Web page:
Westerville is a northeastern suburb of Columbus, capital of the state of Ohio, and home to nearly 40,000 people. It takes its name from the Dutch family that founded it in the 1800s. It was a small place that eventually became known as the “Dry Capital of the World,” based on an 1859 law that forbid the sale of alcohol in the city and the decision of the Anti-Saloon League – which played a leading role in Prohibition – to move its national headquarters there in 1909. It was only in the 1990s, when Westerville annexed land that included alcohol-selling businesses, that local prohibition began to change.
In the more than two decades since, Westerville has made a career of embracing change. In 2007, the city began planning expansion of an existing government fiber network to support smart-grid applications. (Like many smaller US cities, it owns its own electric utility.) The planning process revealed a lack of affordable choices for broadband and data center services. That ultimately led City Council to found WeConnect: an underground fiber network connected to a community-owned data center and delivering 100 Gbps connectivity to municipal service providers, businesses, schools, the local university and research institutes.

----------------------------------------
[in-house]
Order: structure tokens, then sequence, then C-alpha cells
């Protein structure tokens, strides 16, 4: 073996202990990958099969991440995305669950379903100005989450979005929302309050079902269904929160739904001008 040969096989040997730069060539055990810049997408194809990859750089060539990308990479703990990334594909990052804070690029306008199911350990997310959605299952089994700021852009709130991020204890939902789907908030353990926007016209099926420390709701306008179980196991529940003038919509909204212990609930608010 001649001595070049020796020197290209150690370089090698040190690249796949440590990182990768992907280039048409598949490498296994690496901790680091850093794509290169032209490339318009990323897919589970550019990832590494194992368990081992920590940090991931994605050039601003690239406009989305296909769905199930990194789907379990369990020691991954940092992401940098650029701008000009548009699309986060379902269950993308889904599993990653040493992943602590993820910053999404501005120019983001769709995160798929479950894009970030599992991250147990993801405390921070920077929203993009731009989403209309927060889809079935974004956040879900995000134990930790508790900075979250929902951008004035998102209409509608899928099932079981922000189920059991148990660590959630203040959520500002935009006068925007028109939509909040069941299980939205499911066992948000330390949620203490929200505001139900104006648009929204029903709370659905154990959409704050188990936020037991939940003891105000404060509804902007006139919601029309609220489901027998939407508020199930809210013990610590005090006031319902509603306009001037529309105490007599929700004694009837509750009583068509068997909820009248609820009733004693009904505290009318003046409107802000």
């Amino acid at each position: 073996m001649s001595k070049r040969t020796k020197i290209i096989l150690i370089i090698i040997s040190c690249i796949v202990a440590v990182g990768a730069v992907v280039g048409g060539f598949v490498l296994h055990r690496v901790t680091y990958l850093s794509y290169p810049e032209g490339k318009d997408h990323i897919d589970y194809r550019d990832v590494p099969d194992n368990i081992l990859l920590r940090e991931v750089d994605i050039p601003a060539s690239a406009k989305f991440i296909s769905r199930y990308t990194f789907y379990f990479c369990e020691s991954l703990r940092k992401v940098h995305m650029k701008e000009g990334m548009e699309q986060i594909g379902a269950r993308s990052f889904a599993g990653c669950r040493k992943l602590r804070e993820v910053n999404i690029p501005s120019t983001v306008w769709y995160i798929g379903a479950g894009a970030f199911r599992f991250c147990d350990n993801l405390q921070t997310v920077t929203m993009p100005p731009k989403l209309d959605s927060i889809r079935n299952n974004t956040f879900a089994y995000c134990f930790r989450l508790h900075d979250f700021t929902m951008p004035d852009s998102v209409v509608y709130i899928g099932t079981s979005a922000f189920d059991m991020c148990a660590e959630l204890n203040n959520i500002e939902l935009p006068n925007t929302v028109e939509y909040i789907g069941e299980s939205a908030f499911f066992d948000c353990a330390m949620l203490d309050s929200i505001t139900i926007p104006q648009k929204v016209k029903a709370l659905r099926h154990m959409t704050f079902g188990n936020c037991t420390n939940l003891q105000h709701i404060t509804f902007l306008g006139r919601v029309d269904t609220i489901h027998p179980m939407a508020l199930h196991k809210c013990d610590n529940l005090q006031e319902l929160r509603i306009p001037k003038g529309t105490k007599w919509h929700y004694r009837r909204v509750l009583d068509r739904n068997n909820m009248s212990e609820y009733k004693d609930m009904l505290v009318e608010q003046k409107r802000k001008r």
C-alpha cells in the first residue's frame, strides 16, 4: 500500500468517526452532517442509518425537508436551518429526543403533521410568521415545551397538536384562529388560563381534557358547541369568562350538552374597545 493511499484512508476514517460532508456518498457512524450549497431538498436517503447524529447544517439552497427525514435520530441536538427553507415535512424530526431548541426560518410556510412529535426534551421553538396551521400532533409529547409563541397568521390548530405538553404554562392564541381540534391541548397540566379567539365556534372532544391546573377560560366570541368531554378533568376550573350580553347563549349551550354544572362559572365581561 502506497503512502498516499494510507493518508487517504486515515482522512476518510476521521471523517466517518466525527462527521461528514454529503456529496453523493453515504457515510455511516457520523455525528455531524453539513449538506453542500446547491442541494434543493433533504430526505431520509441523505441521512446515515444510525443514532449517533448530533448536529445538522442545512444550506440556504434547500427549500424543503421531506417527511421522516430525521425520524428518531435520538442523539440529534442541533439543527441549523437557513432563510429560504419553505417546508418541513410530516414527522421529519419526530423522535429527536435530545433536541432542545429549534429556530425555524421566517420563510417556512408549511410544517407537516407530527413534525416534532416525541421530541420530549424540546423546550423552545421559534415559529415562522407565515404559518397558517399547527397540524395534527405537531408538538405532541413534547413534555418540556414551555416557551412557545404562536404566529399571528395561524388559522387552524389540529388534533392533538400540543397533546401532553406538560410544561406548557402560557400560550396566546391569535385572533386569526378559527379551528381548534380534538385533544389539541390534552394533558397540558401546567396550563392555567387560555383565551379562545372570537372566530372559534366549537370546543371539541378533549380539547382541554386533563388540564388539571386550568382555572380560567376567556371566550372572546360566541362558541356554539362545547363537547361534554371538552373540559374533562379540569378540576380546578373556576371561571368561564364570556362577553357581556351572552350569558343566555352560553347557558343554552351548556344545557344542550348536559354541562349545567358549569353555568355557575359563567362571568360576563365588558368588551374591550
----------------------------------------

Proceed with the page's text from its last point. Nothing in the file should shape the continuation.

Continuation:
In this interview, ICF Co-Founder Robert Bell speaks with Westerville Economic Development Director Jason Bechtold, Executive Director of the Point at Otterbein University Erin Bender, and Westerville Chief Information Officer Todd Jackson.
Want to learn more about Westerville? Watch the video below:
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